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Little Caesar (1931)

by on 2012/03/25

“Have your own way or nothing. Be somebody.”

* * * *

This March we are tackling the film noir genre. We call it ‘Noirch.’

I don’t know what this says about the authors of but we never get tired of film noir. Romance and comedy themes have grown tiresome as the month wore on. But my esteemed co-reviewer Hacker Renders was once heard to say that he thought he could tackle film noir indefinitely.

I agree.

Perhaps it is because we like these dark, dysfunctional tales of people getting seriously screwed over. It feels …familiar.

The origins of these “black films” can be found in the early crime/gangster films of the 1930s. And the great grand-pappy of them all is Little Caesar.

I’ve had the privilege of watching Edward G. Robinson a whole lot of a lot this month. He was the sympathetic and slightly doddering Professor Richard Wanley in The Woman in the Window. He was the cocky, small-town gambler with a weakness for blondes, Nick the Barber, in Smart Money.

In Little Caesar, Robinson is Caesar Enrico “Rico” Bandello. Robinson’s character construction in this film is completely unique. I don’t think I’ve ever seen a fastidious, moralizing, teetotalling, arrogant, insecure, power-mad, gun-happy thug before. Rico is strange and sympathetic, pathological and pathetic, often at the same time.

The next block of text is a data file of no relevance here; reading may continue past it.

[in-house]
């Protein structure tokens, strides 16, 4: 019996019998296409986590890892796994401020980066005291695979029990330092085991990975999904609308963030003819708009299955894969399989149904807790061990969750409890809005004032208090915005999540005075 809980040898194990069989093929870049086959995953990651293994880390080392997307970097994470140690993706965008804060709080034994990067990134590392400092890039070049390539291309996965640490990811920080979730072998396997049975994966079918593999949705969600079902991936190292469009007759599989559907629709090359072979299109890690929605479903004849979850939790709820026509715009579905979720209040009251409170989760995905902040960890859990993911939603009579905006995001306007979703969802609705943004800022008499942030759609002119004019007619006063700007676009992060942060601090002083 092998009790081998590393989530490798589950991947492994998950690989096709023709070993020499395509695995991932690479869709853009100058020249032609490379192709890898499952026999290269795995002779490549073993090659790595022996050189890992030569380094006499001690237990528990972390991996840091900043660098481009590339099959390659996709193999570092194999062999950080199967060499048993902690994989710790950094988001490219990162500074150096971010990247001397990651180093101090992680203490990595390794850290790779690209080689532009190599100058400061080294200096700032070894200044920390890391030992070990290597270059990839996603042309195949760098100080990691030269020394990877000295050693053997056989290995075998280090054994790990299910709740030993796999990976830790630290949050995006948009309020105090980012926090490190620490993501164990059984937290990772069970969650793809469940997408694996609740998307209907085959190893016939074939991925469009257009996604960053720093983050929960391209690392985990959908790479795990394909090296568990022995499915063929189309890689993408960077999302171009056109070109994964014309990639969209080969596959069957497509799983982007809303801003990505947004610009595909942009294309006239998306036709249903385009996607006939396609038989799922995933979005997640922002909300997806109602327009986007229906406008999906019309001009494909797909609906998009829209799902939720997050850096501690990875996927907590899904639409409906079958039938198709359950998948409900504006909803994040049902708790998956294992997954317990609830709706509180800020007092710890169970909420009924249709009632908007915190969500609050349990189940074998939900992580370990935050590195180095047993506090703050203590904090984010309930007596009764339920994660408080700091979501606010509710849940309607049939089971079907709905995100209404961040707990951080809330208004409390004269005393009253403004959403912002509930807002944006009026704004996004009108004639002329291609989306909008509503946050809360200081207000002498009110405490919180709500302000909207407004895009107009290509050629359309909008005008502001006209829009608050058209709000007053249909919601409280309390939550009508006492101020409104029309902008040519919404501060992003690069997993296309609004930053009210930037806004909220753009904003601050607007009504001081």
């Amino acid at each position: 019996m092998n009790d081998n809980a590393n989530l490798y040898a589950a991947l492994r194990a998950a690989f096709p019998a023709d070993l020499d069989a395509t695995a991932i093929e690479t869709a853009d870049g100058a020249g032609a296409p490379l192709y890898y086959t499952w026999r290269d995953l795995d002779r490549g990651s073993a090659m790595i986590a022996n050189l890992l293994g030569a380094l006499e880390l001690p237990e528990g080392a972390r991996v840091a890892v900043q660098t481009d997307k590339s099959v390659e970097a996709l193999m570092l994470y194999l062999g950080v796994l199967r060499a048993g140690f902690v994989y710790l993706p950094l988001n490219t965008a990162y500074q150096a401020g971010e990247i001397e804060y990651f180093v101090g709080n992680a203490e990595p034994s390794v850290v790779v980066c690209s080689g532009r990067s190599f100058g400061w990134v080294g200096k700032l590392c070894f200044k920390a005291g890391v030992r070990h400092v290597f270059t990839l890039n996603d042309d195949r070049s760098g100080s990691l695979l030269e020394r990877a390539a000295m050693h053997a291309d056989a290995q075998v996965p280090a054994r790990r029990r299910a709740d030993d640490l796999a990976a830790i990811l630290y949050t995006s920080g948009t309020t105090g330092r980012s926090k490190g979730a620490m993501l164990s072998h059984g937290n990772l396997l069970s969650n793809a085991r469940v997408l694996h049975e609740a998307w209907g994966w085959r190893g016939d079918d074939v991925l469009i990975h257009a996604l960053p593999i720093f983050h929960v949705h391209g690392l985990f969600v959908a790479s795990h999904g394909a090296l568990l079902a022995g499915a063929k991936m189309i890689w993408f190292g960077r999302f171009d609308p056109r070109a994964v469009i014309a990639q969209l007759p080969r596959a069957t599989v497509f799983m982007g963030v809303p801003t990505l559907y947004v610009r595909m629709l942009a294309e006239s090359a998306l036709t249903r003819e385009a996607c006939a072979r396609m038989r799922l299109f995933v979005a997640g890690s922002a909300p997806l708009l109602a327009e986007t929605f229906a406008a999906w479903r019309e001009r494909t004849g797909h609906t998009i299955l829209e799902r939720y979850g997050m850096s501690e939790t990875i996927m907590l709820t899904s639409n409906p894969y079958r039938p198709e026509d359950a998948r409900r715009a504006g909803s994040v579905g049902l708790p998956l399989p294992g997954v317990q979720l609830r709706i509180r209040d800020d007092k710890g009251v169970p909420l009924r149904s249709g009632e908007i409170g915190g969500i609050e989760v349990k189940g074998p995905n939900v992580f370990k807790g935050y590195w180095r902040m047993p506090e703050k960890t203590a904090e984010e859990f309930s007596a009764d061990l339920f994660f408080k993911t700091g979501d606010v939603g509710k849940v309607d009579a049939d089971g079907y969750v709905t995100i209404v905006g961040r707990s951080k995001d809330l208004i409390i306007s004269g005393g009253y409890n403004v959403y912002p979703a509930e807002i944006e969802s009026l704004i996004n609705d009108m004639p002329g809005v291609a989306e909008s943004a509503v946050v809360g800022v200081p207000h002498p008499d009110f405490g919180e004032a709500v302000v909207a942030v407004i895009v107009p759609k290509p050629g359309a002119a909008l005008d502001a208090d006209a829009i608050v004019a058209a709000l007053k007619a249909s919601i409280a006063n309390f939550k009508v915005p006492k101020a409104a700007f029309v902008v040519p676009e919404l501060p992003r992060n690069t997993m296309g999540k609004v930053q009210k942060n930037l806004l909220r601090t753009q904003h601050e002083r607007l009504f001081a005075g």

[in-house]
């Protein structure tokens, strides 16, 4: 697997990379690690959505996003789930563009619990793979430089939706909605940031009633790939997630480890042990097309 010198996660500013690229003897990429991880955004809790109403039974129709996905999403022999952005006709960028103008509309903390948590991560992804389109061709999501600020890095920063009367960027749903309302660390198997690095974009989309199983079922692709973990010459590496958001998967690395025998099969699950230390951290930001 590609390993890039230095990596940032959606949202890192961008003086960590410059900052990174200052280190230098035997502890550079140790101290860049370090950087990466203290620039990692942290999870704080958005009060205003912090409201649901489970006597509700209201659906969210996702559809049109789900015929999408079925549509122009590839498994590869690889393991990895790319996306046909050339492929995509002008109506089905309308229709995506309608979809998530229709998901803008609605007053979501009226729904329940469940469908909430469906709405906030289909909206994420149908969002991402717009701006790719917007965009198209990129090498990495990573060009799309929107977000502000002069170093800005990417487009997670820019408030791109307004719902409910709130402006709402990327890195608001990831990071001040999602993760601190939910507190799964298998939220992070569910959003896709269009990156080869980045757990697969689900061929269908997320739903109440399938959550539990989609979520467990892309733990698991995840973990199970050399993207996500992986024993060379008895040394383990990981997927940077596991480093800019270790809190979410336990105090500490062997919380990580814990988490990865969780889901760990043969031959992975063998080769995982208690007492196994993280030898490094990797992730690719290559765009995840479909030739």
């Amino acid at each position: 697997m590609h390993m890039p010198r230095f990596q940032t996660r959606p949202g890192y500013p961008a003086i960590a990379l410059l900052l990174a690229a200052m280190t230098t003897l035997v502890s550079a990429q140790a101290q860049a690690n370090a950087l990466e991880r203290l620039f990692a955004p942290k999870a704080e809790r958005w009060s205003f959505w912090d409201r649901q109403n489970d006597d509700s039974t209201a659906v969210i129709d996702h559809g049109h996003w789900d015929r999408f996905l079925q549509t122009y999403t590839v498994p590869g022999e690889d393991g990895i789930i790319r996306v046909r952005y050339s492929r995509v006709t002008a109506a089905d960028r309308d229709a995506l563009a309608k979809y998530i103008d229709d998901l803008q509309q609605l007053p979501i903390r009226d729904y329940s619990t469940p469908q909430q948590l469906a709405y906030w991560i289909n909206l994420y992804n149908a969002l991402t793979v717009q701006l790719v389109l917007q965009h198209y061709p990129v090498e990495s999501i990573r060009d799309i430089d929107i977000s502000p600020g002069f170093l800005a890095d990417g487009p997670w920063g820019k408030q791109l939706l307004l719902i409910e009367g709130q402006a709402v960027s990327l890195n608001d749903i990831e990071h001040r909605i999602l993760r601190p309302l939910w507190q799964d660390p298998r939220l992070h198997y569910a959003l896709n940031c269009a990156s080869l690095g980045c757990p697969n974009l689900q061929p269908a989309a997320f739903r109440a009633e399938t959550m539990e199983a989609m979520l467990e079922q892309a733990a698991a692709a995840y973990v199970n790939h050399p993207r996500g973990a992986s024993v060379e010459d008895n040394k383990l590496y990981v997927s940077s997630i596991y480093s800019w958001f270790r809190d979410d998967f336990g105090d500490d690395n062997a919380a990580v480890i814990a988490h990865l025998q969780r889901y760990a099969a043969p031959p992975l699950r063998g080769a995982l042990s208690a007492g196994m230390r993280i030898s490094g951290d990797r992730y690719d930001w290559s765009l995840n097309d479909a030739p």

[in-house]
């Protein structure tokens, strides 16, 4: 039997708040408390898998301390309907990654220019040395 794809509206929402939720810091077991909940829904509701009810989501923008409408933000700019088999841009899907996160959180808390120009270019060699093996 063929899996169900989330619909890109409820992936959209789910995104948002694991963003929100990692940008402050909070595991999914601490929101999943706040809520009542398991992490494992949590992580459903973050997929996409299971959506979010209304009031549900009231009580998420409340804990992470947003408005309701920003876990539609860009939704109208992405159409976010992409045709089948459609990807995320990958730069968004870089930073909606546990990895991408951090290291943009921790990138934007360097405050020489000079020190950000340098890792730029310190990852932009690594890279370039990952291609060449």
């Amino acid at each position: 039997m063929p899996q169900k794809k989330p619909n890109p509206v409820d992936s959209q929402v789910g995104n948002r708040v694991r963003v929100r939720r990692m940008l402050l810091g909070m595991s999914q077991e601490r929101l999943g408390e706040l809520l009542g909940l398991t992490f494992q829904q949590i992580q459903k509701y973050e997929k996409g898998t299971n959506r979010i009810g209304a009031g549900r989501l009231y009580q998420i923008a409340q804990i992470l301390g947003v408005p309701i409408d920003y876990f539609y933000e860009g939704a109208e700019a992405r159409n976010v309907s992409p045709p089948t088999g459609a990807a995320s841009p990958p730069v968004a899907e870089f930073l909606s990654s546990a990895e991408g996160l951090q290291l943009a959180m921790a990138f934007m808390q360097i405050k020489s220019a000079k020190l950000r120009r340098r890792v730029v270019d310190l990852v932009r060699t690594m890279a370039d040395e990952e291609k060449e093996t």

His motivations are odd. Robinson’s affects an almost magpie-like quality when he cocks his head and stares longingly at a crime bosses’ diamond ring or lapel pin.  He doesn’t want  booze, money or women. Rico wants sparkly things.

In fact, this film in unapologetically eccentric in both its plot line and its characterizations. Quirky Rico is fast friends with the fancy man Joe Massara (Douglas Fairbanks, Jr). Joe’s dream is to quit the rackets to become a ballroom dancer.

Now just imagine that idea running the gauntlet of today’s modern-day production notes and focus group-driven system. “Let me get this straight … this goon’s best friend wants to be a dancer?”

Rico and Joe pull small-time con jobs, and then retire for coffee and spaghetti. Their cozy set up is disrupted by Rico’s designs on the big time. Rico allies himself with the hilarious gorilla of a crime boss, Sam Vettori (Stanley Fields) and Rico sets an ambitious target – to knock off a swanky nightclub at New Year’s.

Rico’s swagger and audaciousness  pays off, and he quickly rises through the ranks of a criminal empire. And the worse he gets, the more power-mad, the more you feel for Rico.

It is the strangest thing – to sympathize with a villain. This is a testament to the late, great Edward G. Robinson’s talent.

By the ending, I felt as I did when I watched Laurence Olivier’s Richard III – profound, heart-crushing pity for a complete and utter bastard.

Little Caesar is a drink from the wellspring of blackest film noir, and I enjoyed every drop.

* * * *

79 minutes

Rated PG for pure goon goodness and gun violence

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